Grow Mats in the Blackout Period

We covered all trays for 3-days to allow the seeds to germinate. The weight gives a better seed to media contact. A couple of kitchen towels are also placed over the trays to exclude light. 

Placing the Microgreen Trays Under the Light

blackout period

On day 3, the microgreens were removed from the blackout and placed under the lights. Note: the lights do not look that purple to the eye. That is an effect of the camera. However, the image was darkened, so the microgreens showed better in the photo.

microgreens under the lights with both microgreen grow mats and soil

At this time, the microgreens were also bottom watered. The two left trays (hemp and bamboo) were watered with an Ocean Solution of 1 oz to a gallon of water. Regular tap water was added to the watering trays of those to the right. (bamboo and HM soil) 

The three left trays are on lids to bring the plants closer to the light. A bit higher than the soil tray but closer to the same height.

A commenter on the hemp mat article mentioned the lower position of the hemp tray might affect the final results. I want to eliminate that variable from this test. 

After 5-days Under the Lights

I forgot to mention that the lights are Barrina 24-watt LED grow lights. There are two light bars on the shelf. 

microgreen grow mats under the lights

The Purple Vienna Kohlrabi microgreens grown in the Home Microgreens Potting Mix are taller. The leaves are much bigger than both grown on the hemp mat (far left) and the two grown on bamboo mats. 

In fact, the ones grown on the bamboo have some yellowish-brown leaves.

Day 10 – Final Results

The microgreens were removed from the trays and set at the same height to better view the results.

As you can see, the Kohlrabi microgreens grown in the Home Microgreens Potting Mix (far right) are much taller, and wider, and the leaves are bigger than any of the other grow media. 

microgreens grown on grow mats

The second-largest microgreens are grown on the TerraFibre® hemp grow mat (far left) and are watered with Ocean Solution organic fertilizer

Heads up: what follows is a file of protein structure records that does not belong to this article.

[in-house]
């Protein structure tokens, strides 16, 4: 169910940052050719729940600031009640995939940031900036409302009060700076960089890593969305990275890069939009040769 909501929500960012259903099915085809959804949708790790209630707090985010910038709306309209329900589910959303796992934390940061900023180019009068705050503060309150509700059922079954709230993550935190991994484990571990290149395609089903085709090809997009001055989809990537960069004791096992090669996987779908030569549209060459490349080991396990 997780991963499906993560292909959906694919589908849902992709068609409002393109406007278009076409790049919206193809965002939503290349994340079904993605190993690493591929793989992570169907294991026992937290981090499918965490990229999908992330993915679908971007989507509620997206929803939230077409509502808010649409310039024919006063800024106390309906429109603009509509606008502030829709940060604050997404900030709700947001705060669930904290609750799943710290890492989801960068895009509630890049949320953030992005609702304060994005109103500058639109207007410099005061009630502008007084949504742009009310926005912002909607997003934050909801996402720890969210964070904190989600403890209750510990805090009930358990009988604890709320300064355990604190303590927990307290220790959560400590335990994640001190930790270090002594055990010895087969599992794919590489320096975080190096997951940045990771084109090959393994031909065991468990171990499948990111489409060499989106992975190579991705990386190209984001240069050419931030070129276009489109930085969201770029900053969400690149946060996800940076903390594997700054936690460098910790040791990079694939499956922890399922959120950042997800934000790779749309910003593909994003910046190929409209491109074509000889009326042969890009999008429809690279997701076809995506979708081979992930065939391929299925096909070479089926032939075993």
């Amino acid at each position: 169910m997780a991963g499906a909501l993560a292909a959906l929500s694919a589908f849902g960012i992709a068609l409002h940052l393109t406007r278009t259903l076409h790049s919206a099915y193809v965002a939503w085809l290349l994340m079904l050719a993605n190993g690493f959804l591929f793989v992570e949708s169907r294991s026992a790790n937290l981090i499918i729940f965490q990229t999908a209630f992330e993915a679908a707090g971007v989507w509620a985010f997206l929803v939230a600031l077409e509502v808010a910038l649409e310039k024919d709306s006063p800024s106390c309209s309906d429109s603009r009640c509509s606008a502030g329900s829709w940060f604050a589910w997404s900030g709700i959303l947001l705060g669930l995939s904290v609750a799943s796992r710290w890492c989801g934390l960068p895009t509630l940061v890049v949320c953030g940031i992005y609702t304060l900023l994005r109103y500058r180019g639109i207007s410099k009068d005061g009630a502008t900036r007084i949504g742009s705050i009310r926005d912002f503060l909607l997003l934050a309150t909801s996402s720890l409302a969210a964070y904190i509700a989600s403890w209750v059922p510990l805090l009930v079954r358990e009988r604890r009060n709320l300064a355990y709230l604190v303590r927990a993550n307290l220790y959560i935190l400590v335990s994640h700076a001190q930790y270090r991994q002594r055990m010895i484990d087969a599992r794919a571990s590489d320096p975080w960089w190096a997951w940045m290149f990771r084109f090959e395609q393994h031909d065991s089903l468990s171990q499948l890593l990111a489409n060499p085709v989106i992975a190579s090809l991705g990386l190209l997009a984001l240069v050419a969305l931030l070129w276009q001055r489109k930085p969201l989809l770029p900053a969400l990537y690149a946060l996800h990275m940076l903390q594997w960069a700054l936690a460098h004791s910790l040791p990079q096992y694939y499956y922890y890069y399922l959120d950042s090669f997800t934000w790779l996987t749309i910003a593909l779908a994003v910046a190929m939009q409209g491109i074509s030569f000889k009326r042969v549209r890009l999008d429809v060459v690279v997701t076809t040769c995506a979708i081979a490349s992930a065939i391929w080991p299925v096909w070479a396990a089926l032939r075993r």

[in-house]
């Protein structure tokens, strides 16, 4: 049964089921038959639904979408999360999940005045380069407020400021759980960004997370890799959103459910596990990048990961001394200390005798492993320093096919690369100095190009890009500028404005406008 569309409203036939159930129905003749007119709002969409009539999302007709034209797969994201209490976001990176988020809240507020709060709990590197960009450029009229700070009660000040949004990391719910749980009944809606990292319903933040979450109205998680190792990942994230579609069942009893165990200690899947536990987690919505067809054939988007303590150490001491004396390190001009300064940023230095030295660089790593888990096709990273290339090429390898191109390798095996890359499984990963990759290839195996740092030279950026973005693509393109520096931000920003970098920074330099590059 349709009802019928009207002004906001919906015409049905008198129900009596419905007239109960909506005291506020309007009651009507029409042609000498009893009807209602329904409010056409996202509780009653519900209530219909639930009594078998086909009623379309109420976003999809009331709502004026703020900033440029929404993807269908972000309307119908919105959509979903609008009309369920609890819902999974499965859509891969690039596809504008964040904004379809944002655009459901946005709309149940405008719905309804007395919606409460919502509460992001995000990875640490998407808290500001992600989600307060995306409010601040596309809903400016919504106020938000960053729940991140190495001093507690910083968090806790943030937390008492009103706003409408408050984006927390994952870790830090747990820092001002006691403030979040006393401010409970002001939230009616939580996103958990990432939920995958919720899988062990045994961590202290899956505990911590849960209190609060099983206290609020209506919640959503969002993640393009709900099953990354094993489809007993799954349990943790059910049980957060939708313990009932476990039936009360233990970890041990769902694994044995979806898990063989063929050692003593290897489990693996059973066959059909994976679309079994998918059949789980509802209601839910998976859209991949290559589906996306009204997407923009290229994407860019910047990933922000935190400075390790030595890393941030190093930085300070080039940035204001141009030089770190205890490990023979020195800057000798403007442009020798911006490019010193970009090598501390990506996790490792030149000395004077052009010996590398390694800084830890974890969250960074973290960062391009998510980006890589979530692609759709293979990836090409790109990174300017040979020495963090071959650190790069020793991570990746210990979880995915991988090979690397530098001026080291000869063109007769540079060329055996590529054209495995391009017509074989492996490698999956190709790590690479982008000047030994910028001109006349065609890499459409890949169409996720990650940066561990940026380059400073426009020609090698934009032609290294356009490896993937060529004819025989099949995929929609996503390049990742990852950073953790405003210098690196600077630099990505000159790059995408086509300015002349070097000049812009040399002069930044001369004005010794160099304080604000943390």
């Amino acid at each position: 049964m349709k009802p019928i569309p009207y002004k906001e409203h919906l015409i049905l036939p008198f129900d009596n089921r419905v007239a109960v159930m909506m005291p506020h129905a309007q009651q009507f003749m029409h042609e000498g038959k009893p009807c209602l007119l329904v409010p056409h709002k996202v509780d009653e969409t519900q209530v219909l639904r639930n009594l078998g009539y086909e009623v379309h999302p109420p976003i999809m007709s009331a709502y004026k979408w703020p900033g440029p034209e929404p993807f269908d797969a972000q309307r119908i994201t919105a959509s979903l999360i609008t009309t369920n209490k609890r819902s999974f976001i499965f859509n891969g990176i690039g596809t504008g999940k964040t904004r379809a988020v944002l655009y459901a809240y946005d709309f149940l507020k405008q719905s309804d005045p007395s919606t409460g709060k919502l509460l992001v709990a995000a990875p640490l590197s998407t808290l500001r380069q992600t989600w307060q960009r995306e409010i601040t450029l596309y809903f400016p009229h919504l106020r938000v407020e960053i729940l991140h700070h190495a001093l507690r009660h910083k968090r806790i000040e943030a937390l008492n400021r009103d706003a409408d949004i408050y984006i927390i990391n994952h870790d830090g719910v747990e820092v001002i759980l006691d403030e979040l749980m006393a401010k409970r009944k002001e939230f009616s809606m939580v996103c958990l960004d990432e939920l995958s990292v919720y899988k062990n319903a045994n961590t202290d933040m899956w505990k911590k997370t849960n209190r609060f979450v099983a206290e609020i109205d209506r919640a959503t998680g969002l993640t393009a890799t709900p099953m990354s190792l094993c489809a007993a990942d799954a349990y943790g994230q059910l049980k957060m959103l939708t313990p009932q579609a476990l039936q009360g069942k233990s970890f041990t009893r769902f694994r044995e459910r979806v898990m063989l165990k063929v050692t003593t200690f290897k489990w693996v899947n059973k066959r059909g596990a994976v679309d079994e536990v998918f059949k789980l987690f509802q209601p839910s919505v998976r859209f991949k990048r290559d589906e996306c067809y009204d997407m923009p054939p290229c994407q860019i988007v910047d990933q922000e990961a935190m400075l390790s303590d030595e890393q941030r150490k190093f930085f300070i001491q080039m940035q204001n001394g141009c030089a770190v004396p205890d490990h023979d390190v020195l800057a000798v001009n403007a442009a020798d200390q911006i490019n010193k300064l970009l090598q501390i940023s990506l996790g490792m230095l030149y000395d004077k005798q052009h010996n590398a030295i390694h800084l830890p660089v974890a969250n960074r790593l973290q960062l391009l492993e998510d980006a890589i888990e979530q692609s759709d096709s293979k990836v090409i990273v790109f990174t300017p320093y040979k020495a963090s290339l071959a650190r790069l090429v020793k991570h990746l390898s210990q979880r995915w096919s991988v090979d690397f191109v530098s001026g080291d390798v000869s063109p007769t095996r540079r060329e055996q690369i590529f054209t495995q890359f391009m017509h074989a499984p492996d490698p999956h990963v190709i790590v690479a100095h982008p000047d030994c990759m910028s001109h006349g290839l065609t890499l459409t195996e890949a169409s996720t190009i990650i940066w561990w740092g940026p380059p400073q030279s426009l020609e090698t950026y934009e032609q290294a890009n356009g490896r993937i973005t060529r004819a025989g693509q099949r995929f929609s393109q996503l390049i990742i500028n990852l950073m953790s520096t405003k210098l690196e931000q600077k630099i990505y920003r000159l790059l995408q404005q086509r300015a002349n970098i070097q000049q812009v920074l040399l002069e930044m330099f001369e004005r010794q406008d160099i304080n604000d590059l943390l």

Of the two VegBed bamboo grow mats (middle two), the one watered with Ocean Solution (leftmost) is a bit taller, but not by much.

The seeds germinated well on all three of the media. But the HM potting mix outperformed the other two microgreen grow mats. 

My Thoughts, Possible Issues, What’s Next

Growing Microgreens on Soil

I am a believer that microgreens grow better in a good potting mix. Time after time, the results of my tests show this.

I find soil easier to use, plant, water, and care for the microgreens. However, it does have some negatives too. It’s heavy to lift, and a good potting mix is hard to find and hard to store.

Growing Microgreens on Hemp Grow Mats

The hemp mat is an excellent alternative to soil if you use a liquid fertilizer. You can see the difference in using a fertilizer with hemp in this two-part article

I find sowing seeds on the hemp mat harder, especially in smaller trays, than with soil. A larger planting area gives you more room to spread out the mat. More on this below.

I didn’t get a photo of this, but when I looked closer at the hemp and bamboo mats, I saw that the weave on the hemp mat is looser and more open than the bamboo mats. This gives the roots an easier time getting established in the hemp mat.

The one negative, and it’s a big one, is all of the loose fibers that the hemp mat drops when you touch and move it around.

As I mentioned in this article, I rarely spill soil, but I’d rather clean up some spilled soil than the hemp fibers. They stick to everything. 

Growing Microgreens on Bamboo Grow Mats

The quick short answer is I’m not giving up on them.

The microgreens didn’t start out very well. The plants didn’t look as good as those on the other media. The result produced sturdy, full trays of microgreens. However, they were short and had much smaller leaves.

On the positive side, the bamboo microgreen grow mats are clean, and easy to cut to size. There are no fiber issues. I only wish they grew microgreens better.

The bamboo mats didn’t perform as well as the hemp mat. But I learned a few things from this test and will be changing up how I grow them. More on this below.

Next Testing Cycle Using Bamboo Microgreen Grow Mats

My takeaways from the testing are these.

The sides of the trays could affect how the microgreens grow on the mats. So the small trays must go. Maybe the HM tray is not built for grow mats.

The next test will use a 1010 shallow tray, so most plants on the bamboo grow mat will have more light available to them.

We Did the Test!

You can read about the results by clicking the link below.

Bamboo Grow Matting – A Possible Breakthrough for Better Microgreens

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Recommendations

We will still be using Home Microgreens Soil when we grow microgreens. It has outperformed any grow media that we have tried so far. 

As much as we like how clean and neat the bamboo grow mat is and dislike so much how messy hemp grow mats are, we will not be placing bamboo grow mats in the Home Microgreens Store at this time.

If you have a product or brand of grow media you would like us to test, please leave a comment below or reach out to us on the contact page, and we will try it.

We want to provide all the microgreen home growers with the best products.

Author

  • Todd

    Todd is the founder of Home Microgreens & the Home Microgreens store. He also writes for several other websites, including MyViewFromTheWoods.com. Todd worked at a large farm market, garden & nursery center for 20 years. Somehow he snuck off to become a geologist and professor before coming back to his senses to write & lecture about microgreens and gardening. When not at the computer, he can be found in the garden, trout stream, or mountain trail with his new Springer Spaniel Caden.